Crime Fiction 

Back Story (Putnam) by Robert B. Parker

This 30th Spenser novel in as many years finds Boston's best-known private eye working for his more-or-less son, Paul Giacomin. Daryl Gordon, a woman friend of Paul's, is hoping to find "closure" in the death of her mother, Emily, who was killed 28 years ago during a bank robbery. The perpetrators were never caught, nor was it determined who shot Emily Gordon. Both the FBI and Beantown mobster Sonny Karnofsky want this cold case kept on ice, and Karnofsky threatens Spenser's girlfriend, Susan Silverman, to ensure that it is. But the wisecracking gumshoe, refusing as usual to be intimidated, assembles a line-up of familiar figures -- including the ever-menacing Hawk and Jesse Stone, the protagonist in another of Parker's series (Death in Paradise, etc.) -- to guard his rear while he pieces together the circumstances that sent Emily Gordon to an early grave.

Bangkok 8 (Alfred A. Knopf) by John Burdett

Sonchai Jitpleecheep -- just try to say that name five times in quick succession. (Heck, just try to say it one time.) The man behind the moniker is the half-caste son of a Thai bar girl and an American G.I., a guy who's grown up to become an ardent Buddhist and peculiarly honest detective with the Royal Thai Police. In John Burdett's Bangkok 8, Sonchai must investigate the case of a U.S. Marine who was murdered by snakes -- the same reptiles that go on to kill his partner and best friend, Pichai. Our hero is subsequently paired with Jones, a sexually unsatisfied FBI agent who provides him with opportunity to reflect on culture clashes between Thais and visiting farangs (westerners). Author Burdett invites his readers along on a sometimes wild ride through Bangkok's neon-lit streets, shadowy brothels, and trade in both jade and methamphetamines. However, its setting is only part of this novel's foreign appeal. While Sonchai exhibits some traditional aspects of the fictional detective, he also sees ghosts and has the ability to look into people's past incarnations (and from those, judge the karma behind their present lives). Full of sex, violence, good meals, some great writing and ghosts, Bangkok 8 ranks a "10" for distinction among this year's field of thriller fiction.

Blood Is the Sky (St. Martin's Minotaur/Thomas Dunne) by Steve Hamilton

For a guy who's supposed to help get other people out of trouble, Alex McKnight sure knows how to get himself into it. In his fifth adventure (after North of Nowhere), Michigan's most reluctant P.I. agrees to help his Ojibwa Indian friend, Vinnie LeBlanc, track down his ex-con brother, Tom, who vanished while guiding moose hunters deep into the Ontario wilderness. The owners of the lakeside lodge where Tom and his sportsmen employers had stayed insist that their guests left days ago. So where did they go? And who were the other two men who showed up at the lodge not long before, asking these same sort of questions? Intent on fitting these puzzle pieces together, Alex and Vinnie head out into the woods, to face not only bears but two-legged predators that can be more dangerous still. Like Steve Hamilton's previous novels, Blood Is the Sky gains its greatest strength from its characters, but the author also throws in Deliverance-style episodes to keep his readers' hearts a-racin'.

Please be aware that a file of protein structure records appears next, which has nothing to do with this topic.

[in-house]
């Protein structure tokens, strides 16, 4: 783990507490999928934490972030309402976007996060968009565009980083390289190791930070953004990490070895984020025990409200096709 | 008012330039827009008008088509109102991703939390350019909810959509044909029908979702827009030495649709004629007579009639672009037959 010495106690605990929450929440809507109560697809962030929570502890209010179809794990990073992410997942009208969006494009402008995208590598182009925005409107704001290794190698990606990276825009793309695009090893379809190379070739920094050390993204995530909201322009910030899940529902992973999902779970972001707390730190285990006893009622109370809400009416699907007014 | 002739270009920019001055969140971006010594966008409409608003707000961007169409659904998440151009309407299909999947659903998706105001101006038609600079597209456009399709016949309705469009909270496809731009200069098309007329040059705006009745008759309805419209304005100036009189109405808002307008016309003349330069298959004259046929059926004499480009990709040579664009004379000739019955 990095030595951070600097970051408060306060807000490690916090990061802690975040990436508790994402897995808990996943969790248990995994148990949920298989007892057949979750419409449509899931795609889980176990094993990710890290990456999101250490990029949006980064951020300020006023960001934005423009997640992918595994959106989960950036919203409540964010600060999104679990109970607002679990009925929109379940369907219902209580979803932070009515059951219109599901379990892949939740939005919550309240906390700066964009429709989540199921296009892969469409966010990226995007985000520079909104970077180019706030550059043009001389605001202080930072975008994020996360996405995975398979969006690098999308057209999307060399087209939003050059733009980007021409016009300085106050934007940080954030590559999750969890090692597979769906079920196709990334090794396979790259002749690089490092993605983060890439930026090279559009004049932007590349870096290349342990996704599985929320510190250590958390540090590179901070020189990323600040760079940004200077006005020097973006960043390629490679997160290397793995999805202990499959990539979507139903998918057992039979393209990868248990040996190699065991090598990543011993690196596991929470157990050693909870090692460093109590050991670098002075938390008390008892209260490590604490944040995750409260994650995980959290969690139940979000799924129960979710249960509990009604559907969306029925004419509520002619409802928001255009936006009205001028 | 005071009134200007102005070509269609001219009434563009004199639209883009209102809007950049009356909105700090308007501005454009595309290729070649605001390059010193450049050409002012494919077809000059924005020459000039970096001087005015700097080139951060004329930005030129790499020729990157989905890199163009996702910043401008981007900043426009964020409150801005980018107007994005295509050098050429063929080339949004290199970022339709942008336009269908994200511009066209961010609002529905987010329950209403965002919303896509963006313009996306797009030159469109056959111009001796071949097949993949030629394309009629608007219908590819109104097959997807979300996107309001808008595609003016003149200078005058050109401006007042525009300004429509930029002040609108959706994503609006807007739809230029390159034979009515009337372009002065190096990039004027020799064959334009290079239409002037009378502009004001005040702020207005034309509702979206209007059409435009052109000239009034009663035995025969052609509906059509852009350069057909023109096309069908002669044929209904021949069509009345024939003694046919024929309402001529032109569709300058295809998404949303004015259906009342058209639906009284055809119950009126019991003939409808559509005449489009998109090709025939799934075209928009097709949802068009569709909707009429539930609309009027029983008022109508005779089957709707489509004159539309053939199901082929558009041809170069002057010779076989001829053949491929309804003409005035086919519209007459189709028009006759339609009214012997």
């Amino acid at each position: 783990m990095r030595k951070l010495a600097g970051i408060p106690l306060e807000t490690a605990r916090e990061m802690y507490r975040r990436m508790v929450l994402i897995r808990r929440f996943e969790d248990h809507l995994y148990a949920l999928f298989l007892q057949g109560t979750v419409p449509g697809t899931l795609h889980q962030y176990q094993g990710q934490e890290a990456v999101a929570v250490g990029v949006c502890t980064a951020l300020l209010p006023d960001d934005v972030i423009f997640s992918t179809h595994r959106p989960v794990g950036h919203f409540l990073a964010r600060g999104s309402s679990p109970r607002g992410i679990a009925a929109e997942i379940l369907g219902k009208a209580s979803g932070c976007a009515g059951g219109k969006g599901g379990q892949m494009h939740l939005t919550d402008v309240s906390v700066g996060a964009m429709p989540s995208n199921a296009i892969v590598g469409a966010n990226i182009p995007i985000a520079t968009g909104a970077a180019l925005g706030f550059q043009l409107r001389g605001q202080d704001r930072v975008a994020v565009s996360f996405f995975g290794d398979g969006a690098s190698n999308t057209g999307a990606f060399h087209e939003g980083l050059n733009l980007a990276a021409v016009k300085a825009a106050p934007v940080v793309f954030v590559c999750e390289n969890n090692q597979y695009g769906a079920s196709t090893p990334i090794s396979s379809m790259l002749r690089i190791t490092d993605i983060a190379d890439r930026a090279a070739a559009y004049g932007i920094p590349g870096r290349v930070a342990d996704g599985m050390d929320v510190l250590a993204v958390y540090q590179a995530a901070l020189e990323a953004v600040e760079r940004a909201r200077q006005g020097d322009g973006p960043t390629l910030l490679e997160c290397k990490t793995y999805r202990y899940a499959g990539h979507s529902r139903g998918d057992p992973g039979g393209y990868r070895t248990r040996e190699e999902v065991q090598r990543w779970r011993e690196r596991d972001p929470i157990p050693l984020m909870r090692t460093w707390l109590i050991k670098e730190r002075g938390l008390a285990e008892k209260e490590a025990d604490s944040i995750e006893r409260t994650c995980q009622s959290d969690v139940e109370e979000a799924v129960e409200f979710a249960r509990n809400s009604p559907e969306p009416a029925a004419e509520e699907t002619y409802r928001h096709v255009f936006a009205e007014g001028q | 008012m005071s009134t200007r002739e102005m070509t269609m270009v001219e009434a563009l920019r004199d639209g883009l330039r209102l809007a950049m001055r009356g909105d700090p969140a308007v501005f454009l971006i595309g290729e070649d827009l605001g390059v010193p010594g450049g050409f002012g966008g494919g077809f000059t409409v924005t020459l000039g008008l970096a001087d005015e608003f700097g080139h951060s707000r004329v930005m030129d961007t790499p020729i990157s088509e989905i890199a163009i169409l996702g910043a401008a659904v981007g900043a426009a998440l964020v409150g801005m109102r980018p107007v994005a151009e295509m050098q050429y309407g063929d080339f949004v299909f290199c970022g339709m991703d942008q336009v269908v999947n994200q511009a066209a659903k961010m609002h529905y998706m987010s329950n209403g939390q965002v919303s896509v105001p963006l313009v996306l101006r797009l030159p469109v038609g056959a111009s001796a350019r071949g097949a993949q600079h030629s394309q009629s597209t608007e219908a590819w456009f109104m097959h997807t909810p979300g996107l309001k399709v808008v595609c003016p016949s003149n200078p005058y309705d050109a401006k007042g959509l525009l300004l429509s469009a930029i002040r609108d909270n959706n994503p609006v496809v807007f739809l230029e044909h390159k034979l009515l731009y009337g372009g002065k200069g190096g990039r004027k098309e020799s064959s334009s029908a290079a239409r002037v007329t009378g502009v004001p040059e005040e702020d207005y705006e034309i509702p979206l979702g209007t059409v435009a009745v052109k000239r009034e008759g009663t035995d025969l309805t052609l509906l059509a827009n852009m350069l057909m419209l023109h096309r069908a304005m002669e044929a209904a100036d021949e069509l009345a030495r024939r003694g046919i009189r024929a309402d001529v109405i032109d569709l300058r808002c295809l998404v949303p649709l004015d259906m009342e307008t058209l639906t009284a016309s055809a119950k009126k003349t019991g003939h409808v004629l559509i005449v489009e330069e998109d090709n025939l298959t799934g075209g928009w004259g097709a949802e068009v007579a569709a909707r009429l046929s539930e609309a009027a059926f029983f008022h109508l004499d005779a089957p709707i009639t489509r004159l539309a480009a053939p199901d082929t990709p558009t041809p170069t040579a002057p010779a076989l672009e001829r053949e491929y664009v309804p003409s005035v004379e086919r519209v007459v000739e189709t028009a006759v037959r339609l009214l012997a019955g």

The Bobby Gold Stories (Bloomsbury) by Anthony Bourdain

In his first novel since the non-fiction work Kitchen Confidential (2000) kicked his writing career up several notches, Anthony Bourdain gets back to his writing roots in The Bobby Gold Stories. The pace is brisk and the tone light, though some of the flavors Bourdain serves up here aren't. Bobby Gold is a lovable mook, shy and misdirected, intelligent but unchallenged. Bobby reaches manhood in prison, then finds work as a bone breaker for a low-level mobster after he's freed. His careful life is complicated when he falls in love with Nikki the "sauté bitch" at the club where he works as chief of security. This slender book is composed of sequential vignettes -- the Stories of the title -- that shed stark light on aspects of Bobby's life.

Cold Pursuit (Hyperion) by T. Jefferson Parker

The bludgeoning murder of an octogenarian former San Diego port commissioner sets up a story fraught with family rivalries, political pressures and history-based motives. The homicide cop on the case is Tom McMichael, who must set aside his personal antipathy toward the deceased if he's to have any hope of catching the killer.

 

 

The Dante Club (Random House), by Matthew Pearl